Our Proposals: European Defence Industrial Development Programme
The first object on the agenda of Model European Union 2018 will be the regulation on the European Defence Industrial Development Programme, EDIDP for short.
Here is a short overview of the what and why you will need to know in order to successfully participate in the debates of #MEUM2018.
Why does it exist?
Officially called the „Regulation of the European Parliament and the Council establishing the European Defence Industrial Development Programme aiming at supporting the competitiveness and innovative capacity of the EU defence industry“, the legislative proposal sets out to create the basis for a more integrated European defence industry. In this, it follows the recent push of the European Commission for more European integration in the military and defence sector.
The European Defence Action Plan (EDAP) was published in late 2016 in order to outline the methods by which this goal was supposed to be achieved. A big part of the Commission’s plan has been the establishment of the so-called European Defence Fund (EDF). This fund is intended to consists of two parts; joint research and joint development. Of those two parts, the EDIDP comprises the latter.
How will it work?
The EDIDP is intended to be used to fund development projects of the European defence industry. In order to be eligible for funding, a project would have to be shared between at least two member states and the application for funding would have to be supported by the states themselves. Eligible projects would include those “defining common technical specifications, prototyping, testing, qualification and certification of new and updated defence products”.
How much will it cost?
First things first; the EDIDP is not intended to burst the current Multiannual Financial Framework (MFF). The €500 million assigned to the project until 2020 would come out of the combined budget of the Connecting Europe Facility (CEF), the European Satellite Navigation Programmes (Galileo), the European Earth Observation Programme (Copernicus) and the ITER Programme. After 2020, the funding could be set considerably higher under the next MFF. While most projects would be funded completely by the EDIDP, only 20% of the cost would be provided for prototyping projects. 80% of those costs would have to be funded by the member states for which the project was admitted to the EDIDP.
Who might like it?
Obvious beneficiaries would be those member states with the biggest stakes in the defence industry. France, Germany and Italy would stand to gain most, but also Belgium, Poland and Sweden. The ultimate goal, however, has been constantly supported by most member states in the recent past: Fostering integration in the defence-sector in order to increase security has been a stated goal of the majority, especially with the increased unreliability of the United States as a partner in global security-strategy.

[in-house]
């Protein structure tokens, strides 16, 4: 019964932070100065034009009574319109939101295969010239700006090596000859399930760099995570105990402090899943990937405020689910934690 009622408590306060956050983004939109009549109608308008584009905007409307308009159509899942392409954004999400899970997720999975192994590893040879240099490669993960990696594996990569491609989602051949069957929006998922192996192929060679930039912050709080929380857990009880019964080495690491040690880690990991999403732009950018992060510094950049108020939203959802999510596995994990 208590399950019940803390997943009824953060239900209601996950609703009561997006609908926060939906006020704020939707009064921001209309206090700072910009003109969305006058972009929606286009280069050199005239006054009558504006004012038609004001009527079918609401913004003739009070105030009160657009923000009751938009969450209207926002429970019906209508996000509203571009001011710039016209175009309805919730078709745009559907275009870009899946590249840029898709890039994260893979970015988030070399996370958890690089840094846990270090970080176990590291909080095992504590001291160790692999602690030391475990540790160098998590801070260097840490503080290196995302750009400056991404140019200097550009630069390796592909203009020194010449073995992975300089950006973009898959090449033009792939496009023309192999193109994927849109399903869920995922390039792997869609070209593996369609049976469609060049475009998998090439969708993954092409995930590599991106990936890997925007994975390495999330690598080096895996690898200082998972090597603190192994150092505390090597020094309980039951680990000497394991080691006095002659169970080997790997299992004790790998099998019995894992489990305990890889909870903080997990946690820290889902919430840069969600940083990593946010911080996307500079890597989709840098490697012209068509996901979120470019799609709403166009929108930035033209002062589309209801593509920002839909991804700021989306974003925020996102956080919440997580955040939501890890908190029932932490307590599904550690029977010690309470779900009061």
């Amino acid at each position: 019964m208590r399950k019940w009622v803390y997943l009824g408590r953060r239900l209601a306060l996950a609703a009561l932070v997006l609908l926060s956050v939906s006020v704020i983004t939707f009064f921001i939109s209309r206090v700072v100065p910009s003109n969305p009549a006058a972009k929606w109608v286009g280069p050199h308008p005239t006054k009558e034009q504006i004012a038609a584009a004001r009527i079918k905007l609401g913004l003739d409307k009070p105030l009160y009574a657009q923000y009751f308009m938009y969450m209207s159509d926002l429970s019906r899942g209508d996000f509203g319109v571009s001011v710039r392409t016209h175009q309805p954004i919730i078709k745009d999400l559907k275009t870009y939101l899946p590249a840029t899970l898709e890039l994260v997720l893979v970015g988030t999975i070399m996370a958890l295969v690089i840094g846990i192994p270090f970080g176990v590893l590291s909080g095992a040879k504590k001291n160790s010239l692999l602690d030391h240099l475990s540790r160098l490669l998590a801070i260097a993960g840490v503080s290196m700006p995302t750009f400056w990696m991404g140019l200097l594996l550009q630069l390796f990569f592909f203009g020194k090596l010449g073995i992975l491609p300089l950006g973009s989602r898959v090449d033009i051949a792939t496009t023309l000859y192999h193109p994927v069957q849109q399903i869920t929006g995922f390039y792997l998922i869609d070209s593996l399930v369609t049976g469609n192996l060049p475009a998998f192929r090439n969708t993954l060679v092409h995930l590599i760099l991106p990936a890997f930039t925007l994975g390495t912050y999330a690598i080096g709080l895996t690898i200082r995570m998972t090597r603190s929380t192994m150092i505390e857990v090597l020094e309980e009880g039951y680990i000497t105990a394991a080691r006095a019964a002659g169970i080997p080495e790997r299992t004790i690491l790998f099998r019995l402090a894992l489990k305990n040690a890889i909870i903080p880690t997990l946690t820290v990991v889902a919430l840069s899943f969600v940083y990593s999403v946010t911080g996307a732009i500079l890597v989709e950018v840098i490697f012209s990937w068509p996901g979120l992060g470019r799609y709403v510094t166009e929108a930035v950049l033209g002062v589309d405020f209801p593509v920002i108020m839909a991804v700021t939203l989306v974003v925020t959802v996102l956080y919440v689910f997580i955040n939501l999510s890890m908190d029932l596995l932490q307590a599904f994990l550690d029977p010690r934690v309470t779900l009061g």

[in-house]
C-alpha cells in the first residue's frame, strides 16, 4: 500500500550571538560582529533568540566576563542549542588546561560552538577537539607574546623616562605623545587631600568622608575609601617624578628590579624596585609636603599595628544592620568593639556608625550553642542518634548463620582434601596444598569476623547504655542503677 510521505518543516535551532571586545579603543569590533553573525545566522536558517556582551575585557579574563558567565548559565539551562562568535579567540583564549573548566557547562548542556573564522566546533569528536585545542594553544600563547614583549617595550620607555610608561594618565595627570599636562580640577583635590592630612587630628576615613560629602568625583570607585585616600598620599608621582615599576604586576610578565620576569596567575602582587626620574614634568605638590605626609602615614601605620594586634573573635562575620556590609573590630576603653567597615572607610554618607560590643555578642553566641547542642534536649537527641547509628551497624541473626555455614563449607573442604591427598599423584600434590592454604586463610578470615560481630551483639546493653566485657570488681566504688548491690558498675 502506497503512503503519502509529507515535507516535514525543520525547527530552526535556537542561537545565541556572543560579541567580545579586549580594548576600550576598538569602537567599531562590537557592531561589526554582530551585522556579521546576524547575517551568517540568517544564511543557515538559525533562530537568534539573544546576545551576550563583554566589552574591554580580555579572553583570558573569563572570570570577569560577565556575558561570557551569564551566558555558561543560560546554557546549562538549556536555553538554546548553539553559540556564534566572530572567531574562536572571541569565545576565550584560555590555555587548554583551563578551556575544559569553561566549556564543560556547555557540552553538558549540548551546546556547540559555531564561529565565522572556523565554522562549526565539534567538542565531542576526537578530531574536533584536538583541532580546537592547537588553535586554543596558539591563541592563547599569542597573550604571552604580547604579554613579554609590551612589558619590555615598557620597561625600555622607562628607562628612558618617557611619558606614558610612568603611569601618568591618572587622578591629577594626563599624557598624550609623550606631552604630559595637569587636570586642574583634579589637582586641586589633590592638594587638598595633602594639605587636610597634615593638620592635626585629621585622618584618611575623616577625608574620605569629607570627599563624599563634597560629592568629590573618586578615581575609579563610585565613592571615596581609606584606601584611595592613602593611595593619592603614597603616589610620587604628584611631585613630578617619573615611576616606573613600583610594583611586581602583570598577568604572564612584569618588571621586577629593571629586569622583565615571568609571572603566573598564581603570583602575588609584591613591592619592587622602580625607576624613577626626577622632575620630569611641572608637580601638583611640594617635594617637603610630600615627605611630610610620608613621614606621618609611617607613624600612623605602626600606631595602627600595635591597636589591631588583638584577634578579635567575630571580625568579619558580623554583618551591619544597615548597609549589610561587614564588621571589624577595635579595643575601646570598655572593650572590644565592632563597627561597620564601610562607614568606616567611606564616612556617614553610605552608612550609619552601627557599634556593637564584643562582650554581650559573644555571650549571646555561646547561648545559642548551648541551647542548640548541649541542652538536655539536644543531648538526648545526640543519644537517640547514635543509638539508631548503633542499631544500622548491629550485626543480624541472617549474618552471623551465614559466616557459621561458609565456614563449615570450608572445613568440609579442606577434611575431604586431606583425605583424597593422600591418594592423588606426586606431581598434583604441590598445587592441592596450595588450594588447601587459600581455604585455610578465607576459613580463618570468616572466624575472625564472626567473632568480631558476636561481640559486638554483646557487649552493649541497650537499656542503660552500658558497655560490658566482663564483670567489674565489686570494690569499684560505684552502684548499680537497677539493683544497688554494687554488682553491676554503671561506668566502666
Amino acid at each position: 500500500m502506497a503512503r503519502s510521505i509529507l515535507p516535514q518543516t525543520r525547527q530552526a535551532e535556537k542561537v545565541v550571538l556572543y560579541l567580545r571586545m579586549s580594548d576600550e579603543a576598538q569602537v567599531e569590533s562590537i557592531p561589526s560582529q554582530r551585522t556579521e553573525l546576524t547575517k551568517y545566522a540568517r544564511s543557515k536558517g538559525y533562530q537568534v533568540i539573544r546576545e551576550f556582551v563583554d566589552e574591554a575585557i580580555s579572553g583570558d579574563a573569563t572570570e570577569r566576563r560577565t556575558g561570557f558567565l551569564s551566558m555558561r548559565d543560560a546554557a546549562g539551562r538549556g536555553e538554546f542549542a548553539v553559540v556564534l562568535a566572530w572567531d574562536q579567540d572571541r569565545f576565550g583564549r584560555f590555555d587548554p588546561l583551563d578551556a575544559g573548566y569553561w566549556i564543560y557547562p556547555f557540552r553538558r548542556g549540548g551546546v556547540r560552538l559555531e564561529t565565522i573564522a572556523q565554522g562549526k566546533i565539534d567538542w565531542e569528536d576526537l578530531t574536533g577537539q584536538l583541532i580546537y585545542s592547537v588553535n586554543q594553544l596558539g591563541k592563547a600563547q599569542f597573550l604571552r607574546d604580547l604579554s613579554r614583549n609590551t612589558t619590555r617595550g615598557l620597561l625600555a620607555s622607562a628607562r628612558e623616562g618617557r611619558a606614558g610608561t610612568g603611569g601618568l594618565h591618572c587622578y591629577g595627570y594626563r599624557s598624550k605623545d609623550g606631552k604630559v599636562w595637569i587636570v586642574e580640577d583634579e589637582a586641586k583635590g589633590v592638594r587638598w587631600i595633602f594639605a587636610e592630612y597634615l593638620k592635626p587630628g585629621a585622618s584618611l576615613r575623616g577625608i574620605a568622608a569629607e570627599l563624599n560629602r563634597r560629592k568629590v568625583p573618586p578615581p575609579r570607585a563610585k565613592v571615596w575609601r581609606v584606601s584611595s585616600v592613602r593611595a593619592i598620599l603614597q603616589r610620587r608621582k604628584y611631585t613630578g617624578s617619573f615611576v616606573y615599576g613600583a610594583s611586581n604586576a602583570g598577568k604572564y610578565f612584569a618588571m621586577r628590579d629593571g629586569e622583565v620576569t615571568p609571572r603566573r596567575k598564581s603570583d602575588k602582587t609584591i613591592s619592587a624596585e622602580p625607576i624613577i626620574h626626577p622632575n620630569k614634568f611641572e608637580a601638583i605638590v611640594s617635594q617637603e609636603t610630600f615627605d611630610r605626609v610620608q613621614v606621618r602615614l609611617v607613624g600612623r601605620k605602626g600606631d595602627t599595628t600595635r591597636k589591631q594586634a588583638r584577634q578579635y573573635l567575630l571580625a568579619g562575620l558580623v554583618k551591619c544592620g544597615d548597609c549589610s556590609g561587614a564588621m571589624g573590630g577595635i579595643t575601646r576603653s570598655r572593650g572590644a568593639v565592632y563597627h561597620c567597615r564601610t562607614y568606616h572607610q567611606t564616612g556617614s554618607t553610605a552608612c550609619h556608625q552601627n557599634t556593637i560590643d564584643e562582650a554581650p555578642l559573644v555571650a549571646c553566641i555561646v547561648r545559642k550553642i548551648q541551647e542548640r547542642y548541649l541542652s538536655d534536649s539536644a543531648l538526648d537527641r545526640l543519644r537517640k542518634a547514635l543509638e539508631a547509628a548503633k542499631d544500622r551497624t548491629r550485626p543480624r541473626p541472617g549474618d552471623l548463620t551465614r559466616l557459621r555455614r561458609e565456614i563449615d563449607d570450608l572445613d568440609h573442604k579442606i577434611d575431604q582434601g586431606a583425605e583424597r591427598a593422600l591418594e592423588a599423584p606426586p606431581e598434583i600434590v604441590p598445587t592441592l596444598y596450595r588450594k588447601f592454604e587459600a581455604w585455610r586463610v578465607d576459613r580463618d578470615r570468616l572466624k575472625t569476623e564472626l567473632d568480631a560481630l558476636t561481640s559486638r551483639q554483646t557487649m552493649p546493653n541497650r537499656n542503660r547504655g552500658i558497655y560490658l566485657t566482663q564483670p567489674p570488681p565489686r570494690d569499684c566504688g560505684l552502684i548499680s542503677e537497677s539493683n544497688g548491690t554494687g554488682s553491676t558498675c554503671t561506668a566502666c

Who might not like it?
All states with a negligible stake in the defence industry would not gain much from the EDIDP besides the above-mentioned potential increase in integration and security. Other critical voices might come from those states who have plans to utilize the funding of the other programs from which the €500 million budget would be redistributed.
States with smaller players in the defence industry might also not be too happy about the proposal. Cooperation and joint research between various companies could well lead to high gains for those smaller ones. It is also entirely possible that the EDIDP would lead to an increased specialization of companies around one sub-sector of the industry and thus “weed out” the smaller competition.
What is unusual about it?
Contrary to the usual practice for legislative proposals in the European Union, no Impact Assessment was drafted before the introduction of the EDIDP. This means that there was no extensive, evidence-based ex-ante analysis of the potential economic, social and environmental consequences of the proposed text. This was necessary due to the short-term nature of the Commission’s plans based themselves on the urgent wishes within a majority of member states to increase European internal security quickly.
Where can I get more information?
To get the full text of the proposal visit this site and also look here for a more comprehensive overview of the intent, function and consequences as outlined by the European Commission. In order to get a more nuanced picture, it could be beneficiary to look for external analyses such as this one and the opinions of various stakeholders such as this one.
And of course, we will provide you with a more detailed description of the proposal in our Preparation Guide you will receive after we have officially accepted your application for #MEUM2018.